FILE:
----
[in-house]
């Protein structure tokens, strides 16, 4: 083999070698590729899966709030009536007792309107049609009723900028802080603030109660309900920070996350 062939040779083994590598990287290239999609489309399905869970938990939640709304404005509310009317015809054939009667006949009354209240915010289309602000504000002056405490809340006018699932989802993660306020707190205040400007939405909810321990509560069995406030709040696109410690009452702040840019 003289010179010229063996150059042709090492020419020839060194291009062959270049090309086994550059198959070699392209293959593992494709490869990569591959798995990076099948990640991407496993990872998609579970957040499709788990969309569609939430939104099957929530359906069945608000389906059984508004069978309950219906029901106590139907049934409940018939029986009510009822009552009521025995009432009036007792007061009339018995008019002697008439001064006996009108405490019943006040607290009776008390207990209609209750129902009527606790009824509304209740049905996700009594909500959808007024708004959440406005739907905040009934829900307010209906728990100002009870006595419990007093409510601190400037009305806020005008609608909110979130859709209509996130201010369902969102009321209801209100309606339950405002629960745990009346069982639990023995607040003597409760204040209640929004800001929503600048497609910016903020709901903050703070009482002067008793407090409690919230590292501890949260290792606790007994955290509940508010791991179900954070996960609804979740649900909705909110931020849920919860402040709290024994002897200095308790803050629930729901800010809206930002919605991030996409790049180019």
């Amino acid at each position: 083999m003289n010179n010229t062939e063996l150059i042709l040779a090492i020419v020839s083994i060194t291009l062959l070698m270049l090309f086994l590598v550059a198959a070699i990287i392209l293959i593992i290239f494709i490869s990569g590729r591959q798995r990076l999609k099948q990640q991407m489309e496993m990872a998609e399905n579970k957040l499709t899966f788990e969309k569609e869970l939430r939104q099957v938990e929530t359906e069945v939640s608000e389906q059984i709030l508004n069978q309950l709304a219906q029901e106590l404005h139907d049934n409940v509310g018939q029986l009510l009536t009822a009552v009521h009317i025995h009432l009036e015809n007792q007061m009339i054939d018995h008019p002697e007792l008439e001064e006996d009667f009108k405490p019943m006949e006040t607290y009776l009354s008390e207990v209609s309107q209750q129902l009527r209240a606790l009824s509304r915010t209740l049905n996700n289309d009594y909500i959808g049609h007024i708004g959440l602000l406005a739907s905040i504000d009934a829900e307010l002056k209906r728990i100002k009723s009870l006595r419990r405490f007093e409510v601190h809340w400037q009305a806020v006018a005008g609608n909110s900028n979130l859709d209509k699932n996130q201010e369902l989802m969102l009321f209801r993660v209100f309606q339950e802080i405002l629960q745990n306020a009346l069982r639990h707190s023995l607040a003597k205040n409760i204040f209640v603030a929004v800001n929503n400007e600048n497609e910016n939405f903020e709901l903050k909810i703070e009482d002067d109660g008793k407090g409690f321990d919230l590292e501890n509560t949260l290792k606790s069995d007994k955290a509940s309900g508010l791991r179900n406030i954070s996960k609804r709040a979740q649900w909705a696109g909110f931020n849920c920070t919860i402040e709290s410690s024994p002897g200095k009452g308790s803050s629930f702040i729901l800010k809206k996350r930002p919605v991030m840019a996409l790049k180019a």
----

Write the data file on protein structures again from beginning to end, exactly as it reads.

[in-house]
């Protein structure tokens, strides 16, 4: 083999070698590729899966709030009536007792309107049609009723900028802080603030109660309900920070996350 062939040779083994590598990287290239999609489309399905869970938990939640709304404005509310009317015809054939009667006949009354209240915010289309602000504000002056405490809340006018699932989802993660306020707190205040400007939405909810321990509560069995406030709040696109410690009452702040840019 003289010179010229063996150059042709090492020419020839060194291009062959270049090309086994550059198959070699392209293959593992494709490869990569591959798995990076099948990640991407496993990872998609579970957040499709788990969309569609939430939104099957929530359906069945608000389906059984508004069978309950219906029901106590139907049934409940018939029986009510009822009552009521025995009432009036007792007061009339018995008019002697008439001064006996009108405490019943006040607290009776008390207990209609209750129902009527606790009824509304209740049905996700009594909500959808007024708004959440406005739907905040009934829900307010209906728990100002009870006595419990007093409510601190400037009305806020005008609608909110979130859709209509996130201010369902969102009321209801209100309606339950405002629960745990009346069982639990023995607040003597409760204040209640929004800001929503600048497609910016903020709901903050703070009482002067008793407090409690919230590292501890949260290792606790007994955290509940508010791991179900954070996960609804979740649900909705909110931020849920919860402040709290024994002897200095308790803050629930729901800010809206930002919605991030996409790049180019």
């Amino acid at each position: 083999m003289n010179n010229t062939e063996l150059i042709l040779a090492i020419v020839s083994i060194t291009l062959l070698m270049l090309f086994l590598v550059a198959a070699i990287i392209l293959i593992i290239f494709i490869s990569g590729r591959q798995r990076l999609k099948q990640q991407m489309e496993m990872a998609e399905n579970k957040l499709t899966f788990e969309k569609e869970l939430r939104q099957v938990e929530t359906e069945v939640s608000e389906q059984i709030l508004n069978q309950l709304a219906q029901e106590l404005h139907d049934n409940v509310g018939q029986l009510l009536t009822a009552v009521h009317i025995h009432l009036e015809n007792q007061m009339i054939d018995h008019p002697e007792l008439e001064e006996d009667f009108k405490p019943m006949e006040t607290y009776l009354s008390e207990v209609s309107q209750q129902l009527r209240a606790l009824s509304r915010t209740l049905n996700n289309d009594y909500i959808g049609h007024i708004g959440l602000l406005a739907s905040i504000d009934a829900e307010l002056k209906r728990i100002k009723s009870l006595r419990r405490f007093e409510v601190h809340w400037q009305a806020v006018a005008g609608n909110s900028n979130l859709d209509k699932n996130q201010e369902l989802m969102l009321f209801r993660v209100f309606q339950e802080i405002l629960q745990n306020a009346l069982r639990h707190s023995l607040a003597k205040n409760i204040f209640v603030a929004v800001n929503n400007e600048n497609e910016n939405f903020e709901l903050k909810i703070e009482d002067d109660g008793k407090g409690f321990d919230l590292e501890n509560t949260l290792k606790s069995d007994k955290a509940s309900g508010l791991r179900n406030i954070s996960k609804r709040a979740q649900w909705a696109g909110f931020n849920c920070t919860i402040e709290s410690s024994p002897g200095k009452g308790s803050s629930f702040i729901l800010k809206k996350r930002p919605v991030m840019a996409l790049k180019a």